Having never had children, you will be unable to comprehend the apparently limitless love, that allegedly heart-expanding level of consciousness that a biological mother has for her child. It seems to be something more epic than James Cameron’s version of the Titanic, an indescribable thing espoused by generations of women oozing maternal contentment. It has spawned a million hashtags, not the least of which is the execrable #blessed.
I’ve had some of my most simply sublime moments watching Netflix with a sauv blanc and a snoozy cat – yet these are apparently not on par with the emotion between mother and child.
This blissful bond is the payoff offered by Mother Nature for the ordeal that is represented by pregnancy and birth. The payoff NEEDS to be sublime. To be prepared to have your own child is to knowingly go into a scenario where you will have a blood–and-scuzz-covered infant extracted either:
Biological mothers prove themselves willing to go through this ordeal and many other unmentionable symptoms:
Even celebs who appear genetically blessed with talent or gorgeousness suffer along with the mere mortals:
“I just started calling myself ‘Swamp Ass.’ Like, I have swamp ass right now. I had major swamp ass because I was wearing these Spanx to hold in my gut … It’s like the bayou up in that region” – Jessica Simpson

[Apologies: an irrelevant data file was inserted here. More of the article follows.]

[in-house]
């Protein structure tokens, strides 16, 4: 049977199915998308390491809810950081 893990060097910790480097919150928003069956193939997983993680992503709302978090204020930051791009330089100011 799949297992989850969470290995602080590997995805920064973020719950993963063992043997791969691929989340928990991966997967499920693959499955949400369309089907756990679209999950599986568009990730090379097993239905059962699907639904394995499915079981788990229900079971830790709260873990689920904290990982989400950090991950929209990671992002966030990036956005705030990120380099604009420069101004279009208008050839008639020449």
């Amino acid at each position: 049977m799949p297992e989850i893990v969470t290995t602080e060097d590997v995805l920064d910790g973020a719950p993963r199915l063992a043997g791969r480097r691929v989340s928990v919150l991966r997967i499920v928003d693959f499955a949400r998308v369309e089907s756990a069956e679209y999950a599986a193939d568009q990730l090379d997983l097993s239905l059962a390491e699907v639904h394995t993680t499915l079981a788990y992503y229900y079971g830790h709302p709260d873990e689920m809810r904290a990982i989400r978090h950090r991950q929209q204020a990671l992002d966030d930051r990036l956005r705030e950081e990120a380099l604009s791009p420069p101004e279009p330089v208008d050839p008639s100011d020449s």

Although the connection between this and Spanx is brow-furrowing at best, it’s fair to say that no-one has ever celebrated a moist, swampy, inner bayou.
“When I got pregnant, I had so much testosterone in me that I grew a beard. I only cropped it last night. It’s actually true. I’m not telling a joke. I actually have a beard, but I’m proud of it. I call it Larry.” – Adele
As if we are not already obsessed about hair removal.
“When I was pregnant, I just wanted to get lots and lots of animals, for some reason. We talked about cats but David said absolutely not” – Victoria Beckham
I venture to say that Victoria would have been a more cheerful woman if she’d been successful in getting all the cats.
‘The pregnancy, I wouldn’t really wish that upon anyone. Anyone. It’s all worth it in the end, so I would definitely suffer through that, but pregnancy was not a good experience for me. At all.’ – Kim Kardashian.